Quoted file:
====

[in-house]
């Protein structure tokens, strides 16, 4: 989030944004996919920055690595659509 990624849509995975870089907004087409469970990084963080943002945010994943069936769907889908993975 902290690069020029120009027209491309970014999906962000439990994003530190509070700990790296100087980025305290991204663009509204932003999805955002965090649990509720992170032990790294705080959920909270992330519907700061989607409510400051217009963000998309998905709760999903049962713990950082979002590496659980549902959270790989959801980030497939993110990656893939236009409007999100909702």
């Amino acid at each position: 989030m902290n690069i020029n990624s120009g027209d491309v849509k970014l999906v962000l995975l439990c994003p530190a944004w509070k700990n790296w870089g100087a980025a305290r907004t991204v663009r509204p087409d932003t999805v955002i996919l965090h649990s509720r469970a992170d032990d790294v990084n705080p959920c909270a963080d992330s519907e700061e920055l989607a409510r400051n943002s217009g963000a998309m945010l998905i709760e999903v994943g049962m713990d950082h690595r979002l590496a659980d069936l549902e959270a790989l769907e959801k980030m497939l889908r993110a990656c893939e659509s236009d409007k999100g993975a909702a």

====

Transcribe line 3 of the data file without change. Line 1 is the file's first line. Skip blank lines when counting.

């Amino acid at each position: 989030m902290n690069i020029n990624s120009g027209d491309v849509k970014l999906v962000l995975l439990c994003p530190a944004w509070k700990n790296w870089g100087a980025a305290r907004t991204v663009r509204p087409d932003t999805v955002i996919l965090h649990s509720r469970a992170d032990d790294v990084n705080p959920c909270a963080d992330s519907e700061e920055l989607a409510r400051n943002s217009g963000a998309m945010l998905i709760e999903v994943g049962m713990d950082h690595r979002l590496a659980d069936l549902e959270a790989l769907e959801k980030m497939l889908r993110a990656c893939e659509s236009d409007k999100g993975a909702a």